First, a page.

Big Tech Building Chinese Style Social Credit System
Good morning Middle Americans. In China, the government has a social credit system that works kind like our credit score system for finance. If you do something bad, like criticize the government your score goes down. If you score drops low enough, you can’t fly on planes or you might get a slower internet speed. Seriously. It’s very Orwellian, and scary, and there’s no presumption of innocence, no ability to appeal. It’s not American, but that’s not stopping the BIG TECH brain trust from giving a similar system a go on some of the everyday hardware and software platforms we use. Fast Company reports that “New York’s State Department of Financial that life insurance companies can base premiums on what they find in your social media posts.” Whoa.
Today we also have a story about a teen who is using the ridiculously long lines of people waiting for those Popeye’s chicken sandwiches to register voters. A judge has issues a landmark $572 million ruling in against Johnson and Johnson for pushing opioids in Oklahoma. Americans are seeing things and saying things to the FBI about potential mass shootings. Reports about suspicious social media posts and other activities are up 70% since the Dayton and El Paso massacres.
Finally make sure you keep your eyes and ears open. Tropical Storm Dorian is getting stronger and could threaten Florida by the end of the Week. We’ll have storm warnings from trusted sources, as long as Dorian threatens the U.S.
Teen Registered People to Vote as They Waited in Popeyes Line for New Chicken Sandwich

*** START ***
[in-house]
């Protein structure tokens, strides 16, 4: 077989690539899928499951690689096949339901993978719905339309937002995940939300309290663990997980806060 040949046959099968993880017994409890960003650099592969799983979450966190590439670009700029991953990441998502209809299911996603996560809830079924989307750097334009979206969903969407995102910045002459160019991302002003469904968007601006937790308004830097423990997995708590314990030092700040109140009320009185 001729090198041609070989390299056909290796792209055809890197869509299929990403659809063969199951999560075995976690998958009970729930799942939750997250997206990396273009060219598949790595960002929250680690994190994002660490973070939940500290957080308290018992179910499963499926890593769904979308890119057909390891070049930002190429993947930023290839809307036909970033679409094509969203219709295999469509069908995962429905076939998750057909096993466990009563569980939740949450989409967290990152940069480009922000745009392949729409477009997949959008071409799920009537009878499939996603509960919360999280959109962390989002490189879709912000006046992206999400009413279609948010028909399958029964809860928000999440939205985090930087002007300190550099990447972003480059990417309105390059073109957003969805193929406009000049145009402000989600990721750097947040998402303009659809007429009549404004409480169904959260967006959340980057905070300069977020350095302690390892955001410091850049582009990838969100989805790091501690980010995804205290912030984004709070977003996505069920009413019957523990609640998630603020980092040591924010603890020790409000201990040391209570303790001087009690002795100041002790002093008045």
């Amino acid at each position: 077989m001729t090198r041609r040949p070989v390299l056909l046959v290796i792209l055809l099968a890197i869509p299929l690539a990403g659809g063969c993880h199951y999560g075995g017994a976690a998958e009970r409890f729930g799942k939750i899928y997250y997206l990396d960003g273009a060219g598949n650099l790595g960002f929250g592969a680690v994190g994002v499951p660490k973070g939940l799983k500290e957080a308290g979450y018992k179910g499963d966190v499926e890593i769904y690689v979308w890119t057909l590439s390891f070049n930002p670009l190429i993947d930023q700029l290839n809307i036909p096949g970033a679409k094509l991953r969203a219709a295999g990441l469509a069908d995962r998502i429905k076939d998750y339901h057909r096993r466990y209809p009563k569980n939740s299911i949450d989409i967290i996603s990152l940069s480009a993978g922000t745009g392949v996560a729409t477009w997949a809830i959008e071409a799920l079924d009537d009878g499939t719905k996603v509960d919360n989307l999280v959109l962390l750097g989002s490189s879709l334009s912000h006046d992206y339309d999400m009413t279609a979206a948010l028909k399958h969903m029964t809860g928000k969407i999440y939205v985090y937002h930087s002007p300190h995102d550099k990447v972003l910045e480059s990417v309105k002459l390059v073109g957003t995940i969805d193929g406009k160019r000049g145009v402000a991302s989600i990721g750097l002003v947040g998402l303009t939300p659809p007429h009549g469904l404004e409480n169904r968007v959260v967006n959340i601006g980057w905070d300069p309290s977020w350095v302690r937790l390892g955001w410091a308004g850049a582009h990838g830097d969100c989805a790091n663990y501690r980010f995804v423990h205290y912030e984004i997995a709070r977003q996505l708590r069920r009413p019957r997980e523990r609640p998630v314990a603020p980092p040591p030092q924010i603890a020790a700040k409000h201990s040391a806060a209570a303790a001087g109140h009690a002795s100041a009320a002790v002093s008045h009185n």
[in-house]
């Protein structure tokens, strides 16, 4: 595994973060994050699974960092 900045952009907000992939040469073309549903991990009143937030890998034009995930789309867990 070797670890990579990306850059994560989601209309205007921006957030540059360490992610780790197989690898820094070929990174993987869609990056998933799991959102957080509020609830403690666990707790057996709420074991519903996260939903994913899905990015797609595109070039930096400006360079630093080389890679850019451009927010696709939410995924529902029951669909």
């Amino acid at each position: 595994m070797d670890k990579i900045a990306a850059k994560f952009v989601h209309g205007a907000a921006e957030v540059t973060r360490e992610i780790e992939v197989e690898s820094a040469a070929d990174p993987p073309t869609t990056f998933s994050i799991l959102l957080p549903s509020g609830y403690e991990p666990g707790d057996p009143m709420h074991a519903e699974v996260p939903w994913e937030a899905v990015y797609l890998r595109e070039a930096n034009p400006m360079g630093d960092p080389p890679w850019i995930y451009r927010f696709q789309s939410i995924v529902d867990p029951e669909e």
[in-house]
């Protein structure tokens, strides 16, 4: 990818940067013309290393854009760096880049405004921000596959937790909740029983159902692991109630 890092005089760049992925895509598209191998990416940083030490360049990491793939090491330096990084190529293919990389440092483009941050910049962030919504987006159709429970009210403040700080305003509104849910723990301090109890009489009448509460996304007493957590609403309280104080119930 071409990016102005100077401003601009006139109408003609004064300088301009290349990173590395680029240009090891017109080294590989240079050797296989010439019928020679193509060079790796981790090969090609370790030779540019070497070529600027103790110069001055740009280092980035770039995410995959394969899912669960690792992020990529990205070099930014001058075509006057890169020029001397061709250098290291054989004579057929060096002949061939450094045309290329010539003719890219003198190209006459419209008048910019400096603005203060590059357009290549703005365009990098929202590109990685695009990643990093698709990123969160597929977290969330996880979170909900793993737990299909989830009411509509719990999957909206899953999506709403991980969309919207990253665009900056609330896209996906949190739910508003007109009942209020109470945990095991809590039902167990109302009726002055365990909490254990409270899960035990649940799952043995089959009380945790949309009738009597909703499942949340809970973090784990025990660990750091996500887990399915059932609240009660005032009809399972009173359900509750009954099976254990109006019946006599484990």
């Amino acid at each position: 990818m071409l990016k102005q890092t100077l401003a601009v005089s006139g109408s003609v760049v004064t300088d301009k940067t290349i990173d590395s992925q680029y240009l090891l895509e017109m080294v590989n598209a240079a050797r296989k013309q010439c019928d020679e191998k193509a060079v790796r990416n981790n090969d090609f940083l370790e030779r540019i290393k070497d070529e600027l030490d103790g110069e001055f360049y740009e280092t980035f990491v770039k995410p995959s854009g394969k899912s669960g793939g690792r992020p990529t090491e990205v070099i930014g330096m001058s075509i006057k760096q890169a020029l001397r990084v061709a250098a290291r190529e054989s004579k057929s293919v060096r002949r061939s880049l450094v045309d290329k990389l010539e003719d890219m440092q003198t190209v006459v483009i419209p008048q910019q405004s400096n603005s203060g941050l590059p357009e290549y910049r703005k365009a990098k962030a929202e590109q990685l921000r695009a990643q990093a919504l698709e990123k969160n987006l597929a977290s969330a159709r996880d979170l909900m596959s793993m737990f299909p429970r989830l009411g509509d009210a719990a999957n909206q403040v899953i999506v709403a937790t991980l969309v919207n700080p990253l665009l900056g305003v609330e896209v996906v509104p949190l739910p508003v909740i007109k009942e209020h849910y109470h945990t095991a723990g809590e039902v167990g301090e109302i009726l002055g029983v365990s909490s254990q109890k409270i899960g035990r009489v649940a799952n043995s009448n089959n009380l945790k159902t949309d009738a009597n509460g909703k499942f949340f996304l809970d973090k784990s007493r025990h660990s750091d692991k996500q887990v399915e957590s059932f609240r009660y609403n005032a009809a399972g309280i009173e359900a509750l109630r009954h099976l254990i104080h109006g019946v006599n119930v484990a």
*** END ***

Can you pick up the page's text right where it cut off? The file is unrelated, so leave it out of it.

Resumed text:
(WCNC) – Instead of the complaining about the long lines at Popeyes as everyone waited to try their chicken sandwich, 17-year-old David Ledbetter took the opportunity to make some real change in his community.
“I decided to register people to vote after I saw there was a lack of young people politically involved,” Ledbetter said.
“I believe that it is our duty to vote as American citizens and it would be wrong not to exercise our political voice,” Ledbetter said.
Judge Rules Against Johnson & Johnson in Landmark Opioid Case in Oklahoma
(CNBC) – Calling the opioid crisis an “imminent danger and menace,” District Judge Thad Balkman said “the state met its burden that the defendants Janssen and Johnson & Johnson’s misleading marketing and promotion of
opioids created a nuisance as defined by the law, including a finding that those actions compromised the health and safety of thousands of Oklahomans.
The $572 million judgment against J&J covers one year of costs under the state’s plan to combat the crisis, even though the attorney general’s office presented several witnesses who said it would take at least 20 years to carry out.
Mass Shooting Tips to FBI Surge 70% After El Paso, Dayton Massacres
(Reuters) – The Federal Bureau of Investigation fielded more than 38,000 phone and online tips during the week after the shootings on the first weekend of August, up from the 22,000 tips it typically receives on a weekly basis.
“The general public are definitely taking these more seriously,” said John Mina, the sheriff in Orange County, Florida and on the board of directors of the International Association of Chiefs of Police.
**Tropical Storm Alert**
Tropical Storm Dorian Could Threaten US by Weekend
(Weather Underground) – The specifics of Dorian’s track later this week will be shaped in part by its strength. If Dorian remains a small, weak tropical storm, its track will lean leftward, as low-level easterly trade winds will have a bigger influence.
On such a track, Dorian could stay in the Caribbean longer and avoid or postpone any landfall on the Greater Antilles. It could also easily dissipate in such a scenario, as westerly wind shear will be ramping up ahead of an upper low. If Dorian intensifies, its track will lean more rightward, and the odds of impacts on Hispañiola and Puerto Rico will increase.
This Day in History | 1990
Legendary Blues guitarist Stevie Ray Vaughn dies in a helicopter crash in East Troy, Wisconsin. He was just 35 years old.